How do we define innovation? Well, if we consider some of the official definitions out there we may consider the following (from wikipedia):
- the act of introducing something new: something newly introduced (The American Heritage Dictionary).
- the introduction of something new. (Merriam-Webster Online)
- a new idea, method or device. (Merriam-Webster Online)
- the successful exploitation of new ideas (Department of Trade and Industry, UK).
- change that creates a new dimension of performance Peter Drucker
In Innovation Strategies I defined innovation as: the staging of value and the conservation of value.
I had come to the realization that innovation was not so much about something being “new” but as something being perceived as valuable. Just to make sure we’re on the same page – by value I mean value in the most abstract conceptual way and not purely as its financial definition.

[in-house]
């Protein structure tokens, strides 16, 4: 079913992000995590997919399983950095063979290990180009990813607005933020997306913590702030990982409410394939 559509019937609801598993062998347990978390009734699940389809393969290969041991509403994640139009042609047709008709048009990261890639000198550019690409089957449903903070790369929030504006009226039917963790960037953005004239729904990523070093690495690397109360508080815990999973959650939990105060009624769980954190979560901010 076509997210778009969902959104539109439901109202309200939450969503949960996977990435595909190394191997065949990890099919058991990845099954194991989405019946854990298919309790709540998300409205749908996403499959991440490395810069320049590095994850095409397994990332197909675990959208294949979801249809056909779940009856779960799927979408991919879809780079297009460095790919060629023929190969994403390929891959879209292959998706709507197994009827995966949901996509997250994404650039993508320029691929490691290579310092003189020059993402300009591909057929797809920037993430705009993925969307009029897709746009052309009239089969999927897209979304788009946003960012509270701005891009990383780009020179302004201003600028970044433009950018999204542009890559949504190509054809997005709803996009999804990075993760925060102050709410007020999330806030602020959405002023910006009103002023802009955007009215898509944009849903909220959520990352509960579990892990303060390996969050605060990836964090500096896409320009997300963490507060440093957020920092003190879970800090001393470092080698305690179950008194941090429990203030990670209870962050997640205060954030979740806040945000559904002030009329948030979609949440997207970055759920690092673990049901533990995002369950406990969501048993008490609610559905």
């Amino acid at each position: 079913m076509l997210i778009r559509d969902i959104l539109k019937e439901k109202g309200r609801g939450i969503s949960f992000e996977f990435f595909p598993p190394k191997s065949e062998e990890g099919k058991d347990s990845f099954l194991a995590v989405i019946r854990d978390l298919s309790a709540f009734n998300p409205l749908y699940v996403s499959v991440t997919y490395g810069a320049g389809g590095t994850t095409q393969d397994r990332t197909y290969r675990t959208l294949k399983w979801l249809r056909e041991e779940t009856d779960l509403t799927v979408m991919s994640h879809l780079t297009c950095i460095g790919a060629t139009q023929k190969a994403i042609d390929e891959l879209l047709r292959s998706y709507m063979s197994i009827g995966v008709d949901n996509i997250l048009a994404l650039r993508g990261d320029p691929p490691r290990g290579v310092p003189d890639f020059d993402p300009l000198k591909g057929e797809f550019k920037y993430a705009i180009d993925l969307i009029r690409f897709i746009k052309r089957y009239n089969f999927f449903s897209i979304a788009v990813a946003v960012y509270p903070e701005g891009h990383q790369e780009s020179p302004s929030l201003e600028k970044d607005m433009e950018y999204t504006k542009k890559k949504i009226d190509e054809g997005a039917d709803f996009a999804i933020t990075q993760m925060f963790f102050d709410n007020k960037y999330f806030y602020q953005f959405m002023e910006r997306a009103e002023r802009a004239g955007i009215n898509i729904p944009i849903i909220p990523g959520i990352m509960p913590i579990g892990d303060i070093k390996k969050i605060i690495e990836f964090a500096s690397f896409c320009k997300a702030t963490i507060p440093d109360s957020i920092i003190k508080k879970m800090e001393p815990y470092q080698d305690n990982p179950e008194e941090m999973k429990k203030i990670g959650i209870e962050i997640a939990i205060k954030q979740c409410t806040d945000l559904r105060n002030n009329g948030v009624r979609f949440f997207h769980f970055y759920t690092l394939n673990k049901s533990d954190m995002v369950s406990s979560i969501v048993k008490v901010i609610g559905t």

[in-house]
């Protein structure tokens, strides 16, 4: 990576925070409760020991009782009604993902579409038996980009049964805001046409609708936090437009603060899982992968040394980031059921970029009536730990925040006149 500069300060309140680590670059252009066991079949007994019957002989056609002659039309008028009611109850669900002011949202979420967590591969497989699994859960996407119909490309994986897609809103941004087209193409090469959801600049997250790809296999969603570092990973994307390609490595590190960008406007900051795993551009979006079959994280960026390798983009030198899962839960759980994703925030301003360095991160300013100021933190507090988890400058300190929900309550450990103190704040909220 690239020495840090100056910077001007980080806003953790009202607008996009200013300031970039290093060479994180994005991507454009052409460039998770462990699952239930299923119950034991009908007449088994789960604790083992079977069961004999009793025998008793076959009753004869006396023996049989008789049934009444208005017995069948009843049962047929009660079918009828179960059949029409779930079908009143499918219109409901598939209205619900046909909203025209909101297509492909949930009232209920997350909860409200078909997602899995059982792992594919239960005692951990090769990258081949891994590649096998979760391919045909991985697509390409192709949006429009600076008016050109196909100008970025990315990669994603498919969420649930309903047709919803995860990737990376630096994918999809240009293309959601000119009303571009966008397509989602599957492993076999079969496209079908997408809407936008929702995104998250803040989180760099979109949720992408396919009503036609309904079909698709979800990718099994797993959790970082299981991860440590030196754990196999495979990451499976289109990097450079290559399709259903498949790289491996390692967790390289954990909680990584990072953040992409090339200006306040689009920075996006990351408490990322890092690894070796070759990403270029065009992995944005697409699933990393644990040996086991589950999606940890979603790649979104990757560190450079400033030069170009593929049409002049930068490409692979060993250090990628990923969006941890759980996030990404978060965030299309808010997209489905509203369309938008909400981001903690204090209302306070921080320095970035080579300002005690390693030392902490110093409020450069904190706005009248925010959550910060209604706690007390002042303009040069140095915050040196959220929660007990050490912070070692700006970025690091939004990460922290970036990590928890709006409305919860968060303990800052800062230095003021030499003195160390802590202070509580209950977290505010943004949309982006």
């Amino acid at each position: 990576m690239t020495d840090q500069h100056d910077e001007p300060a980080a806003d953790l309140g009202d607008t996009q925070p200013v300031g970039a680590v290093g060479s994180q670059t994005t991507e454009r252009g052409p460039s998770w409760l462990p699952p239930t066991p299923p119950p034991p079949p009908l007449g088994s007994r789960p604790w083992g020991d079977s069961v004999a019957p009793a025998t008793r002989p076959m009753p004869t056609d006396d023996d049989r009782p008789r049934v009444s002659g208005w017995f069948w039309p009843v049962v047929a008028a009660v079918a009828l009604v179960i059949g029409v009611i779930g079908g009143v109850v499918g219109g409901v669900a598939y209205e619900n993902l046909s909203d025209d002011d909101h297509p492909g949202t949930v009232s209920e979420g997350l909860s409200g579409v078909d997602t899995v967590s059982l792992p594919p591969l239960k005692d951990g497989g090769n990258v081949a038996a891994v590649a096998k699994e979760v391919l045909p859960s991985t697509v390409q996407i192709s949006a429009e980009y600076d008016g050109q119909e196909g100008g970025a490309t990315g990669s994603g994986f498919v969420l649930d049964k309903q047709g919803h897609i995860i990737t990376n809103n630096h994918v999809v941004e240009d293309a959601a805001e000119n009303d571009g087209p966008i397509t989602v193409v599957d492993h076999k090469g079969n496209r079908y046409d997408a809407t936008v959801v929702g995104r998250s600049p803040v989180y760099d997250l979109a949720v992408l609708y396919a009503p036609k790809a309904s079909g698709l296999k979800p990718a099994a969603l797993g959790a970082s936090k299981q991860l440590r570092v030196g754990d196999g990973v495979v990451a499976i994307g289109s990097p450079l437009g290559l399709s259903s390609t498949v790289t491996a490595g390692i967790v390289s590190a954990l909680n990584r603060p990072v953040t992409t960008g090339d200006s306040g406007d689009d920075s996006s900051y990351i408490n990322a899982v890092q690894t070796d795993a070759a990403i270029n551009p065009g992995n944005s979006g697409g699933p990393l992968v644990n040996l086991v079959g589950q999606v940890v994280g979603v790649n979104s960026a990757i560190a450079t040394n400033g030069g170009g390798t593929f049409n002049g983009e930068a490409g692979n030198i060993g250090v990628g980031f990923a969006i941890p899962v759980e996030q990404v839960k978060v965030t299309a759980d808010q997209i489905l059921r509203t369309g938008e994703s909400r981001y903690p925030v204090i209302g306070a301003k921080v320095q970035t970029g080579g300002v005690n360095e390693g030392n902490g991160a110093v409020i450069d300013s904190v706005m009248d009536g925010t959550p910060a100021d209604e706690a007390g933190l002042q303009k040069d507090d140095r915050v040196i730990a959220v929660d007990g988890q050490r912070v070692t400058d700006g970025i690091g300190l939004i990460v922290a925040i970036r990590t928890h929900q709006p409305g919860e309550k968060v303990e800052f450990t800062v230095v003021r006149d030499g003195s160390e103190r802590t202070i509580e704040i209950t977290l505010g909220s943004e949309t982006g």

In other words, if a designer improves an interface by making it easier to use s/he has delivered value to the end user – this is an example of innovation.
On another hand, if a human factors specialist acknowledges the potential for a laptop to catch on fire and tests this to prevent and minimize the risk s/he has conserved value by preventing lawsuits andor injuries.
A new idea/product/service is not necessarily valuable.
While this definition may be functional in the business world my private definition is different. I realized that “blind value” has some issues. I realized that by this definition acts like slavery could be considered innovative. So, I had to align my personal definition with high-level humane goals such as socially and ecological sustainable goals.
I encourage you to come up with your own definition of innovation.